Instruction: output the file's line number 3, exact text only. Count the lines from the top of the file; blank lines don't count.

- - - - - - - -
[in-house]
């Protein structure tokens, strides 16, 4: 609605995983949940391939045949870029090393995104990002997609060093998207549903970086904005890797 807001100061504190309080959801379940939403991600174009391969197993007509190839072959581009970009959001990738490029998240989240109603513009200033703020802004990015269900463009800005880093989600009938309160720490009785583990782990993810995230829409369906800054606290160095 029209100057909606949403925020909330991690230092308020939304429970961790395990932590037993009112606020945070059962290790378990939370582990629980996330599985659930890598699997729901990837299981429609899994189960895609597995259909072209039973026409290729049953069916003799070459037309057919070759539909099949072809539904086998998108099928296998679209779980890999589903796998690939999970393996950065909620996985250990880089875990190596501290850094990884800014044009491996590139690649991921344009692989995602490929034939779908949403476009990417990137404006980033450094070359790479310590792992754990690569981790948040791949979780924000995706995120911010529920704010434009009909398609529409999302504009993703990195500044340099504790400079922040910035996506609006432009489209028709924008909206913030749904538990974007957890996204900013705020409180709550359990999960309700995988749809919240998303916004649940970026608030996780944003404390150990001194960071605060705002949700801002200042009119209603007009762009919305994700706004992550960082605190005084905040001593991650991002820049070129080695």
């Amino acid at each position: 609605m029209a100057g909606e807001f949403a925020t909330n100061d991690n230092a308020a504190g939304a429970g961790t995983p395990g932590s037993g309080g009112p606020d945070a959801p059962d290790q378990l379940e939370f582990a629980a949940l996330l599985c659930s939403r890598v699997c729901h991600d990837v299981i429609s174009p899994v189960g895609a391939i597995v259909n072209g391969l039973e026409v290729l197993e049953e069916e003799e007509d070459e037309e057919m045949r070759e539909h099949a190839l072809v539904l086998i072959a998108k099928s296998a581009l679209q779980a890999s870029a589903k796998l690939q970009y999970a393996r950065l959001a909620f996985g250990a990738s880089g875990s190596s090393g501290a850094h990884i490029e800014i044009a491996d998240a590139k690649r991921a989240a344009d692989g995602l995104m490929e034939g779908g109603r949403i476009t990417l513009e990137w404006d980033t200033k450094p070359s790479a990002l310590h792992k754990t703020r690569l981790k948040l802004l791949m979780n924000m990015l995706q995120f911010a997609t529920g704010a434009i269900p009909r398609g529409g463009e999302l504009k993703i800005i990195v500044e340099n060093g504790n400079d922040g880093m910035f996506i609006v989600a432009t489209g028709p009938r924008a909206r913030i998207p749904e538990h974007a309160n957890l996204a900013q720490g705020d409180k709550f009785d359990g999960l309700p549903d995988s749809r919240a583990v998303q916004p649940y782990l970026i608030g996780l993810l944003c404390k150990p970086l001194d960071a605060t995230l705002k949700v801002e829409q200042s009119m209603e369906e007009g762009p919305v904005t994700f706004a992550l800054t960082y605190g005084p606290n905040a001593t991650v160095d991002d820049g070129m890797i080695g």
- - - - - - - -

């Amino acid at each position: 609605m029209a100057g909606e807001f949403a925020t909330n100061d991690n230092a308020a504190g939304a429970g961790t995983p395990g932590s037993g309080g009112p606020d945070a959801p059962d290790q378990l379940e939370f582990a629980a949940l996330l599985c659930s939403r890598v699997c729901h991600d990837v299981i429609s174009p899994v189960g895609a391939i597995v259909n072209g391969l039973e026409v290729l197993e049953e069916e003799e007509d070459e037309e057919m045949r070759e539909h099949a190839l072809v539904l086998i072959a998108k099928s296998a581009l679209q779980a890999s870029a589903k796998l690939q970009y999970a393996r950065l959001a909620f996985g250990a990738s880089g875990s190596s090393g501290a850094h990884i490029e800014i044009a491996d998240a590139k690649r991921a989240a344009d692989g995602l995104m490929e034939g779908g109603r949403i476009t990417l513009e990137w404006d980033t200033k450094p070359s790479a990002l310590h792992k754990t703020r690569l981790k948040l802004l791949m979780n924000m990015l995706q995120f911010a997609t529920g704010a434009i269900p009909r398609g529409g463009e999302l504009k993703i800005i990195v500044e340099n060093g504790n400079d922040g880093m910035f996506i609006v989600a432009t489209g028709p009938r924008a909206r913030i998207p749904e538990h974007a309160n957890l996204a900013q720490g705020d409180k709550f009785d359990g999960l309700p549903d995988s749809r919240a583990v998303q916004p649940y782990l970026i608030g996780l993810l944003c404390k150990p970086l001194d960071a605060t995230l705002k949700v801002e829409q200042s009119m209603e369906e007009g762009p919305v904005t994700f706004a992550l800054t960082y605190g005084p606290n905040a001593t991650v160095d991002d820049g070129m890797i080695g």